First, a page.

As a small or medium size business owner, you may assume the IRS isn’t concerned with your tax liability. However, this couldn’t be further from the truth. In fact, reports suggest that the IRS has increasingly targeted small businesses for audits in recent years.
While the government may not be interested in your business before it turns a profit, the sooner you get your financial house in order the lower your risk of potentially critical issues in the future. Here are four things every new small or medium size businesses should know about federal income taxes.
You’re Responsible for Paying Self-Employment Tax
If you’ve never owned your own business, then you are likely unaccustomed to paying self-employment taxes. As a self-employed person, you are responsible for both your own portion of the self-employment tax and the half typically paid by an employer. Self-employment tax is comprised of Social Security and Medicare taxes.
It’s important to take advantage of all possible business and startup expenses to limit net income and, by extension, your self-employment tax burden.
You Must Make Estimated Payments
As a new small business owner, you probably know that it’s important to pay taxes accurately and on time. However, you may not realize that self-employed persons are responsible for making quarterly estimated tax payments throughout the year.
While startup founders are excused from making estimated tax payments in the first year of operation, they are responsible for submitting accurate quarterly payments in the years to come. Business owners filing as sole proprietors, partners and S-corporation shareholders must all make estimated tax payments if they anticipate owing $1000 or more for the tax year.
Your Legal Entity Affects Your Tax Burden
The legal entity you elect to form can have a tremendous effect on your tax liability throughout the years. From sole proprietorships and LLCs, to S corporations and partnerships, there are various business types, each with its own benefits and limitations. For example, S corporations offer small business owners the advantage of paying taxes at the shareholder level, rather than being subject to higher corporate rates. However, a company of this kind must be limited to 100 shareholders and feature a single stock class. On the other hand, while C corporations can deduct a wider range of expenses and include hundreds of shareholders, these groups must contend with double taxation.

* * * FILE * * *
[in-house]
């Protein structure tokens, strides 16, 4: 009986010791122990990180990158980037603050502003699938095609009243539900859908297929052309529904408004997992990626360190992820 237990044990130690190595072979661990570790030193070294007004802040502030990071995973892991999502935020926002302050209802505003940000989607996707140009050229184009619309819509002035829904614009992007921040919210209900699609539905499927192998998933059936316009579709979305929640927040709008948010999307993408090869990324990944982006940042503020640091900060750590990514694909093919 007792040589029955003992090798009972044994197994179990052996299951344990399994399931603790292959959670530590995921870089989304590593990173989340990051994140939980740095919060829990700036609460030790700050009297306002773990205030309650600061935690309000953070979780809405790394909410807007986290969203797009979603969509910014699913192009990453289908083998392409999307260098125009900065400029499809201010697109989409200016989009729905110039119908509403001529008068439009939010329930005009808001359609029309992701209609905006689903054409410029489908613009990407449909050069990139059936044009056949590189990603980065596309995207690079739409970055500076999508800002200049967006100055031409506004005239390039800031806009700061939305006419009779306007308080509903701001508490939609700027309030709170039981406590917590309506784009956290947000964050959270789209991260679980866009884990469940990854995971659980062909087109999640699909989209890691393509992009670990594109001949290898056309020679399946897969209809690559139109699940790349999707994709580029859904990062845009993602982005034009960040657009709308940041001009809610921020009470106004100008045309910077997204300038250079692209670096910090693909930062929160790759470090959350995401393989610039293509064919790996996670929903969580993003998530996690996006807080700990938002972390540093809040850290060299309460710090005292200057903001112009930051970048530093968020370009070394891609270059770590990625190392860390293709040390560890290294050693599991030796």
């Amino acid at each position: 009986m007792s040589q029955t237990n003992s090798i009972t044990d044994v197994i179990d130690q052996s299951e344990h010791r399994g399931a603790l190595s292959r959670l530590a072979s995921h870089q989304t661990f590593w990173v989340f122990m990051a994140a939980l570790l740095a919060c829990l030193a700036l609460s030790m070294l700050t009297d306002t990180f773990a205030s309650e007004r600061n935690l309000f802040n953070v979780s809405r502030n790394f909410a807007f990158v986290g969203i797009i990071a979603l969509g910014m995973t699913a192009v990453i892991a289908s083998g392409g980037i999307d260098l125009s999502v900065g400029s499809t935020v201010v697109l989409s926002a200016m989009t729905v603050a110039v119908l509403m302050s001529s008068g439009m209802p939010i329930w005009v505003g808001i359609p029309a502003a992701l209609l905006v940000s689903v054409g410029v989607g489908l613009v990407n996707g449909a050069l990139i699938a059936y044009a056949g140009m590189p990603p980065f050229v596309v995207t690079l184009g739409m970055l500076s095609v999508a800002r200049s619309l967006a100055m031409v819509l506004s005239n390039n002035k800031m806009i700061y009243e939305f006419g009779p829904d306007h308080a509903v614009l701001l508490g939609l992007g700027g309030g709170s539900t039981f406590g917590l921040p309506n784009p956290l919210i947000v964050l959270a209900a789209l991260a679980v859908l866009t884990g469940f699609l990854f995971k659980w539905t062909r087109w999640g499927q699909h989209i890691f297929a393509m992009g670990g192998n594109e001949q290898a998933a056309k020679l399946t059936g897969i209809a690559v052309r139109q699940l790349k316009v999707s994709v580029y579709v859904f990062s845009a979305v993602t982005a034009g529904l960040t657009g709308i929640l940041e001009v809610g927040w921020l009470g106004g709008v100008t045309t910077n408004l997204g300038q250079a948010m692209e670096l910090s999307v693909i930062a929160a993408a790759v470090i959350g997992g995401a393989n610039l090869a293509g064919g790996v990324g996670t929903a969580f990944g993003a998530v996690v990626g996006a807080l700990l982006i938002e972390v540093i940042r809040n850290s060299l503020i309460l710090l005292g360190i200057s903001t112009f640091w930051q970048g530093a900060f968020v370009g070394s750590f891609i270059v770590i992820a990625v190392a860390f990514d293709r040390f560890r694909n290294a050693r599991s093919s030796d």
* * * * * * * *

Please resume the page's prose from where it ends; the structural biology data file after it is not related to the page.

You Might be able to Deduct More Than You Think
It’s no secret that small business owners must learn ways of stretching their financial resources. Most importantly their cash. McBee and Co., PC helps our clients with cashflow analysis, managing, payroll expense, to business rent, to utilities. The various operational costs of a startup can be overwhelming. Fortunately, our experts at McBee and Co., PC can help the new business owner plan and maximize the number of deductible expenses in order to minimize your tax burden while maximizing company profits.
Do your research to identify all possible deductions and give your company a leg-up come tax time.
Want to ensure your tax return is on the up-and-up? Consider hiring a McBee and Co., PC to help you maximize deductions while ensuring your startup is meeting its tax burden. Not only does working with a professional safeguard your business and personal wealth, but it also allows you to focus on what matters: building your company into a successful operation.